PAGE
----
Nobody’s perfect, the old saying goes, and this truth is confirmed every day in our experience. We might pore over our work for hours, even days, seeking to catch every error, and yet the report we handed to our boss ends up having mistakes here and there. We measure and remeasure a wall so that we can center a picture that will bring some beauty to our living room, but then after hanging it, it is positioned just a hair too much to the right.

This lack of perfection carries over into the moral realm as well. The Preacher who wrote the book of Ecclesiastes says, “Surely there is not a righteous man on earth who does good and never sins” (Eccl. 7:20). This verse reveals the Preacher’s commitment to the truth at any cost. If he were looking for a way to win friends and influence people, he never would have uttered such a statement. Generally speaking, telling all people that they are inclined to do wrong is not going to earn many individual admirers. Only someone who has looked at the evidence and has determined to find the truth, no matter the consequences, could write such a verse.

We have in Ecclesiastes 7:20 one of the most concise statements on total depravity found anywhere in Scripture. The doctrine of total depravity emphasizes that sin corrupts everything about us, including our hearts, minds, and wills. Consequently, since wickedness has perverted us so thoroughly, not one of us will make it through life without having sinned. We will commit sins of omission (failing to do good) and sins of commission (transgressing what is good), for no one “does good” (omission) and “never sins” (commission).

Only if the Preacher is evaluating things by the standard of absolute perfection could he say such a thing. After all, we can see people all around us doing things that, in some sense, can be called “good.” Pagans love their children, and atheists might give money to help develop a cure for cancer. There is a kind of goodness that we can attribute to such things, but no action is genuinely and fully good if it is not done with the motivation to honor God. “Whatever does not proceed from faith is sin” (Rom. 14:23).

In the final analysis, however, Ecclesiastes 7:20 must be qualified. Writing before the advent of Christ, the author of Ecclesiastes could not see that there is one righteous man who never sinned. The death of this perfect One, Jesus Christ, alone can atone for our failure to meet the Lord’s perfect standard (1 Peter 2:21–25).

The Old Testament Wisdom Books, including Ecclesiastes, tend to draw conclusions by observing the world around them. Ecclesiastes 7:21-22 shows that the doctrine of total depravity can be arrived at by merely observing the world and its people. We can find no person who has never sinned. We can, therefore, appeal to an individual’s innate knowledge of his imperfection when we are sharing the gospel. And we should be quick to confess ours as well.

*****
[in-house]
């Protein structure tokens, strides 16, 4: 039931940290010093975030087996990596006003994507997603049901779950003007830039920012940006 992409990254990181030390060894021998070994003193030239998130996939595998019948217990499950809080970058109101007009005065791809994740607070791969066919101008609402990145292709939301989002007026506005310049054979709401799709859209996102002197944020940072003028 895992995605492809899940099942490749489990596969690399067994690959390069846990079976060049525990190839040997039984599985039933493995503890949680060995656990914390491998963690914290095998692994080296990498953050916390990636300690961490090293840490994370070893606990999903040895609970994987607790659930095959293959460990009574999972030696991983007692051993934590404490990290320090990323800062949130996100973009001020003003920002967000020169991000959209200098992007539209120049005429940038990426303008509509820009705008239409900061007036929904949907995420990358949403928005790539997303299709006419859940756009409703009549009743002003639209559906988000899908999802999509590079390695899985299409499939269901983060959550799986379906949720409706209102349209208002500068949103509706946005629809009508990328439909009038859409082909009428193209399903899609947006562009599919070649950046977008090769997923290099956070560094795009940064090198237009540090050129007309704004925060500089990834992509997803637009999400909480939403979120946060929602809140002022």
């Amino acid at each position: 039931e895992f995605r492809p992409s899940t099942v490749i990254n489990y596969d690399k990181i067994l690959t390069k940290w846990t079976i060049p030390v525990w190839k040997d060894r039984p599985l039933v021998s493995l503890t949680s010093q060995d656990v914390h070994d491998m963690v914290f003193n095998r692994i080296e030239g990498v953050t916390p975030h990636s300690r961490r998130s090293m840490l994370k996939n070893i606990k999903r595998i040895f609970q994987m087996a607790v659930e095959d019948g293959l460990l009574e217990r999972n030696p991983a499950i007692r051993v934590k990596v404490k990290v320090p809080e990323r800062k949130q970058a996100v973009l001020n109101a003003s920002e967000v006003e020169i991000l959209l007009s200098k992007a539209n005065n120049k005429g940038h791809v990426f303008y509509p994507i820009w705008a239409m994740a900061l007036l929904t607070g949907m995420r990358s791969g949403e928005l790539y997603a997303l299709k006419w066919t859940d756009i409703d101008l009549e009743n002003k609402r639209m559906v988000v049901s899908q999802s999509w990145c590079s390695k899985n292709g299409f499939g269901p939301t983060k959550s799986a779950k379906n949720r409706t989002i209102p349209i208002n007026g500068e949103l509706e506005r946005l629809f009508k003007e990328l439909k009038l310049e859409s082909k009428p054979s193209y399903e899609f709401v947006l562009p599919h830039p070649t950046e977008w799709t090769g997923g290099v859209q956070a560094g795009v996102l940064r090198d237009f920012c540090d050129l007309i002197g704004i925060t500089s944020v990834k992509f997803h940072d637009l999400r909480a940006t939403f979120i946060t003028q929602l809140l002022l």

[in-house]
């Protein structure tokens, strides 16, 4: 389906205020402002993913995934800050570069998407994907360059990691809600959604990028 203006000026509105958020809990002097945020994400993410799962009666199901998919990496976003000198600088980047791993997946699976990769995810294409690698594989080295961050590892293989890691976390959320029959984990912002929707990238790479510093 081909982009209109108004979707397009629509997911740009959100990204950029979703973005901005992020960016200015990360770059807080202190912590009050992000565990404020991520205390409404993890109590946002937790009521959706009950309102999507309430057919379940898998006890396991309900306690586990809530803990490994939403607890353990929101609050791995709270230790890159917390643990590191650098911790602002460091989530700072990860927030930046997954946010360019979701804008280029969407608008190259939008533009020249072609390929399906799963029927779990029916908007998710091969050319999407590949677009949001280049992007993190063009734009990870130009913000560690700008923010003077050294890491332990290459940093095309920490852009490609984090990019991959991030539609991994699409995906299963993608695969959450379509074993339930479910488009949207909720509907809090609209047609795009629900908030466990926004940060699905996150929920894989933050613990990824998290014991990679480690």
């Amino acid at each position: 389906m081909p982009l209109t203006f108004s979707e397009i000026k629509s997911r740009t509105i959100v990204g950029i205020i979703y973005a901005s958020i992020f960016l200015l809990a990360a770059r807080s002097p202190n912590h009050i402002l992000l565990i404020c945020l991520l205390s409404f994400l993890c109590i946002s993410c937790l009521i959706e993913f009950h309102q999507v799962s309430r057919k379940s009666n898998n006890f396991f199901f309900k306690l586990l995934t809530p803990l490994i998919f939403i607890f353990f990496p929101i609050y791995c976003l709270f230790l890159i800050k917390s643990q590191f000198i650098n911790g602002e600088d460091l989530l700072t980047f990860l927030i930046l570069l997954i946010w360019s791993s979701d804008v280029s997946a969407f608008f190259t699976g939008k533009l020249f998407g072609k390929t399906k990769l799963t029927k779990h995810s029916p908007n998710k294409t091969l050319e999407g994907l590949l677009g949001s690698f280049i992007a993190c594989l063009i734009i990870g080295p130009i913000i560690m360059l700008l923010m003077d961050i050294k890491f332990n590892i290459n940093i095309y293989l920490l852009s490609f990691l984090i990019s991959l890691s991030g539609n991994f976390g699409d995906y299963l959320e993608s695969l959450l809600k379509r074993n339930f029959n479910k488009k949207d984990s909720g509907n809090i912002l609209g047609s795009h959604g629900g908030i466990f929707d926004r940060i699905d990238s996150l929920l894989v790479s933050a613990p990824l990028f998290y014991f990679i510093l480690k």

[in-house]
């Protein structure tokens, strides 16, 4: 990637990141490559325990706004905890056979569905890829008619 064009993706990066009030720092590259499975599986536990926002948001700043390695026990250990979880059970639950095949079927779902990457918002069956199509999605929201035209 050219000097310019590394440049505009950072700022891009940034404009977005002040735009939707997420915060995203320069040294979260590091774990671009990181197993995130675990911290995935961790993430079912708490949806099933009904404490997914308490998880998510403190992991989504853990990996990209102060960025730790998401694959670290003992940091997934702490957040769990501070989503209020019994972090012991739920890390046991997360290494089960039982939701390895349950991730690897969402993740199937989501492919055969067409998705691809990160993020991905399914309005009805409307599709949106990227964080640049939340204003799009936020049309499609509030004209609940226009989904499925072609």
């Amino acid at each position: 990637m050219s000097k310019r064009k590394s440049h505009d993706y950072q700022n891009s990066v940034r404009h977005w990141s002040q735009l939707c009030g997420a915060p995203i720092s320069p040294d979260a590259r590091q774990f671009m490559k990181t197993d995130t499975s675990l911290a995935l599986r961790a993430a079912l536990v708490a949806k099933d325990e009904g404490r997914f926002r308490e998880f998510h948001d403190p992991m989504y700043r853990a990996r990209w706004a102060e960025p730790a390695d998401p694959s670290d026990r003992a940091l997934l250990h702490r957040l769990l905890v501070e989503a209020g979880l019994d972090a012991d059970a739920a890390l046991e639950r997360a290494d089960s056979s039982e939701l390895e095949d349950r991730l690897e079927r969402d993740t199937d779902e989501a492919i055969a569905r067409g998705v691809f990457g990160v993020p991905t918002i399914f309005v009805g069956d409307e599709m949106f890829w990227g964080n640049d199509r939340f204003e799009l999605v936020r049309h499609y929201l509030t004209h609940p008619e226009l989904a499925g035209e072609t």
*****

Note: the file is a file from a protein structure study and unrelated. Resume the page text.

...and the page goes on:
Spend just a few minutes listening to kids as they play on the playground or in the park, and there are a couple of phrases you will almost certainly hear spoken. If a younger girl catches her sister doing something that she is not supposed to do, the little sister will soon exclaim, “I’m telling mommy and daddy!” Find a little boy who is being teased by another group of children, and you may hear him say, “Sticks and stones may break my bones, but words will never hurt me!”

As we well know, however, the words that people speak against us or about us can be incredibly hurtful, leaving deeper scars than physical blows ever could. When others say phrases that wound us, and we know that such people really do mean what they say deep down in their hearts, then the persistence of these emotional scars is entirely reasonable. Sometimes, however, we put too much stock in what others say. We hold on to hurts caused by words spoken in a fit of anger or frustration and not out of a rationally settled opinion about us. Furthermore, we also hold grudges against those who have spoken unkind things against or about us, even when the offenders have apologized and gone the extra mile to show us that they are truly humbled.

Ecclesiastes 7:21-22 points out the foolishness of holding on to such grudges and the silliness of taking words spoken in a fit of anger too seriously. Why? The Preacher gives two reasons. First, we might “hear [our] servant cursing” us (Eccl. 7:21). What may be in view here is the idea that if we pay heed too closely to the vindictiveness of even those who are not likely to hurt us, we will unnecessarily have our emotional life disturbed. It does not make good sense to listen to those who cannot really hurt us. If we do, we will be distracted from the important work that God has given us and caught up trying to make peace with people who never really want to be at peace with us. As Proverbs 26:4 teaches, in many cases we must “answer not a fool according to his folly.”

The second reason why we should not take to heart all the bad things that are said against us has to do with the fact that we have cursed others ourselves (Eccl. 7:22). This seems to be the Preacher’s way of getting us to judge others by the same standard we use for ourselves. We know that we have said or thought things in the heat of the moment that we did not really mean, so we should allow for the possibility that others have done the same.

Harsh words spoken against us are hard to bear, but as we have seen in Ecclesiastes 7:21–22, we have to develop discernment regarding when to take these words seriously and when we should ignore them. We should also keep in mind our own tendency to speak unkind words against others so that we will refrain from gossip. Moreover, may we extend the same grace to those who apologize for what they have said about us that we would want them to extend to us for our sinful speech.